FREDERICTON — A psychiatrist told jurors Friday at the Mathew Raymond murder trial that he didn't have enough information to determine whether the accused was criminally responsible for the killings.
The defence admits that Raymond, 50, shot dead Donnie Robichaud, Bobbie Lee Wright and police constables Robb Costello and Sara Burns in August 2018. But they are trying to prove he wasn't criminally responsible because of a mental disorder.
Dr. Scott Woodside, a forensic psychiatrist from Toronto, told the jury he thought Raymond suffered from delusional disorder. Raymond, however, refused to talk about the shootings during their meetings over the last two years, he said.
Therefore, Woodside testified, he couldn't make a link between the accused's delusional disorder and his actions.
Another psychiatrist, Dr. Ralph Holly, who testified last week, diagnosed Raymond with schizophrenia.
Woodside said both schizophrenia and delusional disorder are major mental illnesses. "Both are capable of causing symptoms of psychosis,'' Woodside told jurors.
Raymond, he said, thought the end of the world was coming and that people wanted to harm him. "Mr. Raymond was quite guarded, quite paranoid,'' Woodside said.
Earlier in the trial, the jury was shown many examples of videos and images Raymond had been viewing on his computer dealing with conspiracy theories, hoaxes and ways to allegedly identify people as demons.
Woodside said that during their meetings, Raymond refused to discuss any of those issues or the shootings. "He told me he had no recall, he had no control, he didn't feel like it was him,'' Woodside said.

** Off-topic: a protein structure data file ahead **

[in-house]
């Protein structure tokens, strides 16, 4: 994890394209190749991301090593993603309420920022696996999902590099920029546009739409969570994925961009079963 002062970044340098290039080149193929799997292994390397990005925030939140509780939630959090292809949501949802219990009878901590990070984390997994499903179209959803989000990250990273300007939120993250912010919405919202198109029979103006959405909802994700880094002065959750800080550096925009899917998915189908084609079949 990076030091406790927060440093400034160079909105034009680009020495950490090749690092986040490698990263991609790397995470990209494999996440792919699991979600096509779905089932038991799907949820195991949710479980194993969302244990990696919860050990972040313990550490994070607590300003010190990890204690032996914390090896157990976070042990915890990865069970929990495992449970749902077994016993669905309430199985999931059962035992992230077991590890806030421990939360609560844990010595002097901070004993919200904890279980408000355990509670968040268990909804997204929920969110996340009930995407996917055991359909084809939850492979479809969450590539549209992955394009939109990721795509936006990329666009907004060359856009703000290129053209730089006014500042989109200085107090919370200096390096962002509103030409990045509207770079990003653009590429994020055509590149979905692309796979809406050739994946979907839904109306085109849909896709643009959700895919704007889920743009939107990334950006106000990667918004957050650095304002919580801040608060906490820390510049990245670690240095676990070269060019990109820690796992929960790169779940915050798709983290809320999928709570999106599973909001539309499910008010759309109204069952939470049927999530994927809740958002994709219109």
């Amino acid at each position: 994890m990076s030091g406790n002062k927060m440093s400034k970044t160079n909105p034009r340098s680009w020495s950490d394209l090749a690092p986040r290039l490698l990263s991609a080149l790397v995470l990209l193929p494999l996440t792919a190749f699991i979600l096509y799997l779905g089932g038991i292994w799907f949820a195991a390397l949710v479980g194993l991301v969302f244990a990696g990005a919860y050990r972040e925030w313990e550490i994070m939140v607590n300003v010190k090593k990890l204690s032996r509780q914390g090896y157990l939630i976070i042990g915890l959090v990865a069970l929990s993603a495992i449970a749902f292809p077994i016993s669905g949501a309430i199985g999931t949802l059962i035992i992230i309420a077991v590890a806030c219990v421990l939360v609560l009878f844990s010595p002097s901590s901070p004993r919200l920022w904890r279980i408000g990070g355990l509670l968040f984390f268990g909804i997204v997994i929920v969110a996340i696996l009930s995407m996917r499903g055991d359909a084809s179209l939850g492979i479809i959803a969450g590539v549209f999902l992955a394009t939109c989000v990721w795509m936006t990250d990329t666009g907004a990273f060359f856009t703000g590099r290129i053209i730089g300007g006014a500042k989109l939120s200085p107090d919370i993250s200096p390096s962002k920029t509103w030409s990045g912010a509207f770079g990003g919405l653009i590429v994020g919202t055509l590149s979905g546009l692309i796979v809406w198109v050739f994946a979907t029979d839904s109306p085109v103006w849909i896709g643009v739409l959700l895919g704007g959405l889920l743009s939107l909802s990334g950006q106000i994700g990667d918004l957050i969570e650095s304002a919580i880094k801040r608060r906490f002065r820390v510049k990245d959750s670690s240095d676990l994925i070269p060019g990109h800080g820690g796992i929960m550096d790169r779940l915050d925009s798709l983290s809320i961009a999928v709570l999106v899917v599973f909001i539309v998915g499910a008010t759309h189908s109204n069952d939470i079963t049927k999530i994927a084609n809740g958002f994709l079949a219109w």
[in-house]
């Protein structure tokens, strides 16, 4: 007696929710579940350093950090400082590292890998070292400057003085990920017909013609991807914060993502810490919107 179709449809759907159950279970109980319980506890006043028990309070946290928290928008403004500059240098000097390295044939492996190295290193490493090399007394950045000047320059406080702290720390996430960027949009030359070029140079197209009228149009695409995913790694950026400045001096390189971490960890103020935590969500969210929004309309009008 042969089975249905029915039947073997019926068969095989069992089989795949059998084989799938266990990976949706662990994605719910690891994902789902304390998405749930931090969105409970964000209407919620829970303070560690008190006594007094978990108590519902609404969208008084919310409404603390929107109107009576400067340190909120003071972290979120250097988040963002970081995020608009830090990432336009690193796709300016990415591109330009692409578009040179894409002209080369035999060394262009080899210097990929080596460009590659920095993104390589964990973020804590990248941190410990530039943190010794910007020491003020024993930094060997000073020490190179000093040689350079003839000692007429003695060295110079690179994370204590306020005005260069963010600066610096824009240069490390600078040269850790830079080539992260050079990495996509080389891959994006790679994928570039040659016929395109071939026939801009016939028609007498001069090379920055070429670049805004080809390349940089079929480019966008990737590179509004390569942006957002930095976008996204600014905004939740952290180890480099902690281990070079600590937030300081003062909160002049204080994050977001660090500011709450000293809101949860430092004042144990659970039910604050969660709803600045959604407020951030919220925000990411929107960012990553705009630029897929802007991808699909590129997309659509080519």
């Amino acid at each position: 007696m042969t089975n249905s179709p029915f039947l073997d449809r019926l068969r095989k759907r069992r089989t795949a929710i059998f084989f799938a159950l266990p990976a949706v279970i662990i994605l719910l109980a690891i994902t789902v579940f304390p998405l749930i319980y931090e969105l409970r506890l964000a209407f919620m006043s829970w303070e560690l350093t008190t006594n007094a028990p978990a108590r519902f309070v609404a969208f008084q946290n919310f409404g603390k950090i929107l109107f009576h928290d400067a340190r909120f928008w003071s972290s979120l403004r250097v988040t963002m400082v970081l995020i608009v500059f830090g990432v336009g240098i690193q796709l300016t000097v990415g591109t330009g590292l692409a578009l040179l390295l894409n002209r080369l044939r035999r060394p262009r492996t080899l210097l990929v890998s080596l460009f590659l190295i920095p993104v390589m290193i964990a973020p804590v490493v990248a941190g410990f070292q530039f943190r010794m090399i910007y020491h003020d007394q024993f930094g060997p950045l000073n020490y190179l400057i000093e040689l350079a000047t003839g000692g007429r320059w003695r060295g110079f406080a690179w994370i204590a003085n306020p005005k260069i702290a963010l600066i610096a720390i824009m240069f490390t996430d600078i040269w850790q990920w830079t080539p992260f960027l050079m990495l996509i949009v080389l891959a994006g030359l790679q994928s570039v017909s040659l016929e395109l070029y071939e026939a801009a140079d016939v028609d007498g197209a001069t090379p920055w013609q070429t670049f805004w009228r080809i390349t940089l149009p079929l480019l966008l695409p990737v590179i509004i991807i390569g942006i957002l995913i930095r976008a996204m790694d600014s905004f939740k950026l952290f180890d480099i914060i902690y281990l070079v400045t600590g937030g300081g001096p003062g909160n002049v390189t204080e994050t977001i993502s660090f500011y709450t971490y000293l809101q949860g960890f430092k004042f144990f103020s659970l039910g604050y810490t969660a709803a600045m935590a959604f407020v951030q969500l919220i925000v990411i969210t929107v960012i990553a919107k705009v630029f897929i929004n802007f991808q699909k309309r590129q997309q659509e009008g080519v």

The doctor said he believed Raymond could recall more than he let on. He said Raymond told him certain issues could only be talked about in court. There were no indications, however, Raymond was faking his mental illness, the doctor said.
Woodside said Raymond was able to describe events that scared him. He said Raymond told him he heard the voice of a young boy under his window saying, “come out and play baby.”
Woodside said Raymond told him he was hearing noises late at night that he took to be threats, and that he couldn't sleep and removed his guns from his bag.
"He couldn't really articulate what the threat was or what he took it to mean," Woodside said.
Woodside said Raymond told him that a week before the shootings, he would have known that shooting someone was morally and legally wrong. But, Woodside said, "he wasn't willing or able to articulate what his thinking was at the actual time of the offence."
Under cross-examination by prosecutor Jill Knee, Woodside said Raymond told him he had no prior connections with the people who were shot.
The trial continues Monday.
This report by The Canadian Press was first published Oct. 23, 2020.
Kevin Bissett, The Canadian Press